ACL INJURIES: Why Female Soccer Players Are At Greater Risk & What You Can Do
ACL Injuries & Females
The risk that females have of injuring their Anterior Cruciate Ligament (ACL) will always be of concern no matter if you are a player, coach or spectator of the game. We all want to see players injury free and seek the best information for how to keep players healthy while on the pitch. Fact not fiction: females are more prone to ACL injury than their male counterpart, according to research studies in the last 10 years.
Here are prevention tips on how to reduce the risk of knee injuries for soccer players from John Gallucci Jr., MLS Medical Coordinator and medical analyst for coverage of the 2015 FIFA Women’s World Cup 2015.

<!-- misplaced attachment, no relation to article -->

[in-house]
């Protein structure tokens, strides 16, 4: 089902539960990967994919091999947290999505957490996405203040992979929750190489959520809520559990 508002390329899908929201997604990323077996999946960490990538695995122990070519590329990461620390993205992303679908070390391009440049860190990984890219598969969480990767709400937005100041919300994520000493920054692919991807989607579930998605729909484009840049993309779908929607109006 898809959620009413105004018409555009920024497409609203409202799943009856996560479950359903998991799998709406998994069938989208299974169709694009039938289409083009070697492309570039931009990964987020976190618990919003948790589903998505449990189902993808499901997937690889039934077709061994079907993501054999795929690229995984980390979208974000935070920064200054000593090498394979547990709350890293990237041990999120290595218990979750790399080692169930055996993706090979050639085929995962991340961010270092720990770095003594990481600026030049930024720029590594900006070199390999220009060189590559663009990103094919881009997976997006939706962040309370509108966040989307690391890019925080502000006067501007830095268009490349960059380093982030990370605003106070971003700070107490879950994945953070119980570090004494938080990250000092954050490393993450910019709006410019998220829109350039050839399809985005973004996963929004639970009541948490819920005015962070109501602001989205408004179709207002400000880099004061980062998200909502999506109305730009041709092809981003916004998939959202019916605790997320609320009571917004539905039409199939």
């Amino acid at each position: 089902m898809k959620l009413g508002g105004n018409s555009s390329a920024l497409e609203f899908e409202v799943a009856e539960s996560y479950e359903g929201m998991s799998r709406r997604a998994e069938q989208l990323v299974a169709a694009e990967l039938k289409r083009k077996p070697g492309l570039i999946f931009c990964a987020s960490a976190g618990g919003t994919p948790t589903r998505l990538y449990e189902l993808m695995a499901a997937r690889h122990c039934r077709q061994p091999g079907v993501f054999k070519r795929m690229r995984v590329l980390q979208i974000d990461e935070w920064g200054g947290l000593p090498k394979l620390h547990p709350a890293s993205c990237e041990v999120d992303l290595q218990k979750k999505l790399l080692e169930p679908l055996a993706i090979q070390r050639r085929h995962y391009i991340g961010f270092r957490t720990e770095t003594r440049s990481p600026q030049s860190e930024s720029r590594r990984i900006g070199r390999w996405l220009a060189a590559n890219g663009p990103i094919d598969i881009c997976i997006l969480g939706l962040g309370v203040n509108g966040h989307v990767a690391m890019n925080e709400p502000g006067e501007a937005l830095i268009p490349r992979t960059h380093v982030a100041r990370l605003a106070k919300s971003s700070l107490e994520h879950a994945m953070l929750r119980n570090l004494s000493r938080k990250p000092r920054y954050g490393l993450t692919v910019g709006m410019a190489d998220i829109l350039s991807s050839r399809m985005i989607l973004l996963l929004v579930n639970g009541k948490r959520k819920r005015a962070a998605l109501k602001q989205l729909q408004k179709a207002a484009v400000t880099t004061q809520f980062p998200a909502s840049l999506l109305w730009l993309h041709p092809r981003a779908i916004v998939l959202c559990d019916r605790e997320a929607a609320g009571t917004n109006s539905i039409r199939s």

The prevalence of Anterior Cruciate Ligament tears in athletics has become an epidemic, especially when we are talking about the female athlete population. It has become common place to cringe when we, as athletes, parents, coaches or health care professionals watch a female athlete go down holding their knee.
In the United States alone, studies have shown that upwards of 80,000 high school aged, female athletes will suffer from an ACL injury, with most of those injuries occurring in soccer and basketball.